Paperbacks: Reviews

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The Independent Culture
I Came, I Saw by Norman Lewis (Picador, pounds 7.99) The wonderfully odd, compulsive autobiography (originally titled Jackdaw Cake) by the maestro of travel writing has been expanded by 50 pages in this new edition. The extraordinary facts of his long life - a childhood with spooky spiritualist parents in Enfield, marriage into a family of Sicilian exiles with Mafia connections - are greatly enhanced by Lewis's deadpan delivery, illuminated by flashes of black humour. New material includes a spell in Italy in the Sixties; a typically Lewisian Arcadia tainted by drugs, kidnapping and poor hygiene.

The Devil: A Biography by Peter Stanford (Mandarin, pounds 7.99) It seems that the Devil not only has the best tunes but the best books as well. This sober, intelligent account reveals that the Devil is entirely a Christian creation (he is scarcely mentioned in the Old Testament), made "credible and compelling" by Milton. But diabolic parallels have appeared through human history. Stanford traces the various incarnations of the dark presence from the Crusades and the Cathar Heresy to Waco, Texas, and the Manson "Family". Satan, he astutely suggests, "lives on as a way of dealing with [the] unspeakable, unimaginable or intangible."

London: A Social History by Roy Porter (Penguin, pounds 15.00) Piquant as a Hogarth etching, every page of this vast panorama glitters with luxuriant detail. Fused Roman coins testify to the fury of Boadica's revolt in AD61, while in 1666 the Lord Mayor remarked of another great fire, "a woman could piss it out". Porter suggests that London's "hour on the stage" lasted from 1570 to 1986, encompassing 18th century pleasures - an average of two pints of gin per week for every living soul - and hectic Victorian industry. In a furious conclusion, he insists that Thatcher's "balkanisation of the metropolis" has been London's greatest disaster.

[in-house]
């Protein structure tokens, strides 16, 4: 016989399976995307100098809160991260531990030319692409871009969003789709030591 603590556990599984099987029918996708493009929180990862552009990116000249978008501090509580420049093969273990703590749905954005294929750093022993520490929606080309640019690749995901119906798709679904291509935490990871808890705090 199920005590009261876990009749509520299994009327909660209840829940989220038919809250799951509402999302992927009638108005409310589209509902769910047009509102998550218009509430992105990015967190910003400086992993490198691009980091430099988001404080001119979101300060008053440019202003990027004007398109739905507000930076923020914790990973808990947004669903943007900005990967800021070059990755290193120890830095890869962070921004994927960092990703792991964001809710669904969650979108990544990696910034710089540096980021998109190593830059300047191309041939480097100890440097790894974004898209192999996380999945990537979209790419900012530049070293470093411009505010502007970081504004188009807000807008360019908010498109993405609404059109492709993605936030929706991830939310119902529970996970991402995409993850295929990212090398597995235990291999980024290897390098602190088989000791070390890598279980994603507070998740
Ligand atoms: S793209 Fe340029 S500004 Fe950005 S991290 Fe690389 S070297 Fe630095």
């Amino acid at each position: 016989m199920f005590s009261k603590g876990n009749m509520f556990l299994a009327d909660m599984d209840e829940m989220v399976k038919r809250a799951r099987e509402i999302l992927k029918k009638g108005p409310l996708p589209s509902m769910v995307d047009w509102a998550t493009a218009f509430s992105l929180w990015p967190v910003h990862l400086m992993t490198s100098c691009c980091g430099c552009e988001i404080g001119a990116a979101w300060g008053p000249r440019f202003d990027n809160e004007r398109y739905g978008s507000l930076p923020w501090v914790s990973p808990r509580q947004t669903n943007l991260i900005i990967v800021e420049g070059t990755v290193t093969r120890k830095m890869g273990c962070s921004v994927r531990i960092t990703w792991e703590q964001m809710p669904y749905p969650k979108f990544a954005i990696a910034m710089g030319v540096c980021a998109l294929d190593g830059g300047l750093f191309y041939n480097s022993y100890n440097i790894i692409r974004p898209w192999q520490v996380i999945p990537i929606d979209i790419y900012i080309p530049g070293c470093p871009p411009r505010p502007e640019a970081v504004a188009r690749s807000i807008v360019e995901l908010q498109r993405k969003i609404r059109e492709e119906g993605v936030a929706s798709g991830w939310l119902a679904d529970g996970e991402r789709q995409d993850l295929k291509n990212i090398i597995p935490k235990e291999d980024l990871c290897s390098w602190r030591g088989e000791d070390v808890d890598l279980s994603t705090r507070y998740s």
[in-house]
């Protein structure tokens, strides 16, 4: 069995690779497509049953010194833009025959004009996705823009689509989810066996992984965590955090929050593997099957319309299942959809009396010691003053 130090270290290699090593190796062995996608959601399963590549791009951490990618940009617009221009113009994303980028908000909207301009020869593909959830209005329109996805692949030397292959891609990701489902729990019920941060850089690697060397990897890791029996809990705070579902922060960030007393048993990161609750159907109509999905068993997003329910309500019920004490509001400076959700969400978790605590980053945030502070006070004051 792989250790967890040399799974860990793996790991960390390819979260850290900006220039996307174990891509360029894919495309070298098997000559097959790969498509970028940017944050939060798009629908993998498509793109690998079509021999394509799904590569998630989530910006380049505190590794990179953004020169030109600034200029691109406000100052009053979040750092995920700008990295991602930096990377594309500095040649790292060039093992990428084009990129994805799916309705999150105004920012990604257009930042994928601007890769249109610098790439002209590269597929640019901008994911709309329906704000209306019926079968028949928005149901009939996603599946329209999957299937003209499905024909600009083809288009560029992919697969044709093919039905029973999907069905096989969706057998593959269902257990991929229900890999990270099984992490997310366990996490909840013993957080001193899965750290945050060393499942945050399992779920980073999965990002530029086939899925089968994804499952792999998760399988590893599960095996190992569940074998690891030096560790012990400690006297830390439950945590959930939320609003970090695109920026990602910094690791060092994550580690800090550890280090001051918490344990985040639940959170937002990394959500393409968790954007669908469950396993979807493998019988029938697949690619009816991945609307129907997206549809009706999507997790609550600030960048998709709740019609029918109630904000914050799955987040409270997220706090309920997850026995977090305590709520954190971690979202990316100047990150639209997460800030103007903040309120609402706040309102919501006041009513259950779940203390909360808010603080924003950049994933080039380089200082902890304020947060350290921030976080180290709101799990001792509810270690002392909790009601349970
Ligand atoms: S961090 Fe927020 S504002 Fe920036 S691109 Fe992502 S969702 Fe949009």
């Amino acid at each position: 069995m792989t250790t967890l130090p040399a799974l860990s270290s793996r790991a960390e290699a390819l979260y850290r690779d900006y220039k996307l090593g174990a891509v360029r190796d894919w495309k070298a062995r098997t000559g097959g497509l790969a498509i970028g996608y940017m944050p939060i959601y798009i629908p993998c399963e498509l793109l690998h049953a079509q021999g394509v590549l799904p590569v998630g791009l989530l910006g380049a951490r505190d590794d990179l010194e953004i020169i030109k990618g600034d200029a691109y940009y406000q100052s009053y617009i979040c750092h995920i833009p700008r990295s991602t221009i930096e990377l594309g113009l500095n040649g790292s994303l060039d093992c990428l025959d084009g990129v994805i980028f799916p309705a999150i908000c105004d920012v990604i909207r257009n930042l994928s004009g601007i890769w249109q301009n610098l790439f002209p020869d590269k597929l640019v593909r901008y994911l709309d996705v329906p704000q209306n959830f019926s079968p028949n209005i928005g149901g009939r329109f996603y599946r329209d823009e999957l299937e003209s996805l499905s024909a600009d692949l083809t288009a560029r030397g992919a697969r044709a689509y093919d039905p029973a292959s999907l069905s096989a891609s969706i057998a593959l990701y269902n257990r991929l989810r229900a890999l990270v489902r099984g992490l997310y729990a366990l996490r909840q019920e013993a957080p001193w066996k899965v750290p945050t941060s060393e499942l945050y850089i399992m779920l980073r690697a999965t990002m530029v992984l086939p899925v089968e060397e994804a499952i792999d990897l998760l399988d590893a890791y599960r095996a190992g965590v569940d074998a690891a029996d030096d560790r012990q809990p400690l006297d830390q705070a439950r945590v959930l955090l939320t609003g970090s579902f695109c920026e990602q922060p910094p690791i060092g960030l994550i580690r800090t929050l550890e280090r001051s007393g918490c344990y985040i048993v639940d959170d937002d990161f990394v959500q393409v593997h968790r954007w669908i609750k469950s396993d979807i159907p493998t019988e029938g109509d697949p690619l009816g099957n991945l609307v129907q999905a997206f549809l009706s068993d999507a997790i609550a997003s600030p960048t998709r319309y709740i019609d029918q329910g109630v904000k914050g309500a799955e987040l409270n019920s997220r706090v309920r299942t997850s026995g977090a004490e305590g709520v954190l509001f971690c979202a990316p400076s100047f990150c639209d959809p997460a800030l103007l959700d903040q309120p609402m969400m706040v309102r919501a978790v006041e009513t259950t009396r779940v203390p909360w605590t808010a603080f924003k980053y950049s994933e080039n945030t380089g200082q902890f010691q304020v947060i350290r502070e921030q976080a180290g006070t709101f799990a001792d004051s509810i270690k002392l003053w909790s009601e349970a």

Leading the Blind by Alan Sillitoe (Papermac, pounds 9.00) Sillitoe has discovered a rich vein of unconscious humour in the guidebooks produced for doughty 19th century tourists. After offering advice ("a portable india-rubber bath is an immense comfort") and phrases in four languages ("I am very much inclined to vomit"), the guides plied readers with staggering detail. In Germany, we are told the exact wounds suffered by Gustavus Adolphus in 1632 ("five gunshots, two cuts, one stab"), while in Karachi we learn that a British officer crossed a crocodile tank by running across their backs. The armchair traveller won't find a more enjoyable read this year.

A User's Guide to the Millennium by J G Ballard (Flamingo, pounds 6.99) Culled from over 30 years output, this breezy assemblage of essays and reviews fizzles with subversive intelligence. More than footnotes to a brilliant, disturbing oeuvre, this is critical journalism of a high order. While damning Star Wars and devaluing Joyce's Ulysses ("curiously lacking in imagination"), Ballard lauds Blue Velvet and Sade's The 120 Days of Sodom ("a black cathedral"). A brief coda to Empire of the Sun is a highlight of the book. Following his bizarre childhood, the outre has become the ordinary for Ballard. Across an astonishing range, his ironic slant is ceaselessly stimulating.

Tchaikovsky by Anthony Holden (Bantam, pounds 9.99) No composer fulfills romantic expectations of the tortured artist better than Tchaikovsky - and none offers the biographer richer pickings in terms of mystery, scandal and tragedy on an operatic scale. His life was marked by manic creativity and depressive moods, a string of homosexual affairs, a disastrous marriage followed by a breakdown, a doomed infatuation with his 13-year-old nephew and an ambiguous death - was it cholera, as officially stated, or suicide? Anthony Holden weighs the evidence with admirable sanity, and concludes that Tchaikovsky did indeed kill himself at the behest of a secret "court of honour" rather than face public prosecution for sodomy.

Driving My Father by Susan Wicks (Faber, pounds 6.99) This sensitive family memoir by the poet Susan Wicks charts the decline of her elderly father following her mother's death. It's in a similar vein to Blake Morrison's And When Did You Last See Your Father?, but its tone is warmer and more touching. Where Morrison was objective and detached, Wicks's prose shimmers with subjectivity. She has a poet's ability to invest emotional meaning in inaminate objects and to capture the intensity of the individual moment, whether she's giving us a brilliant shard of childhood memory or suddenly catching herself looking into the future.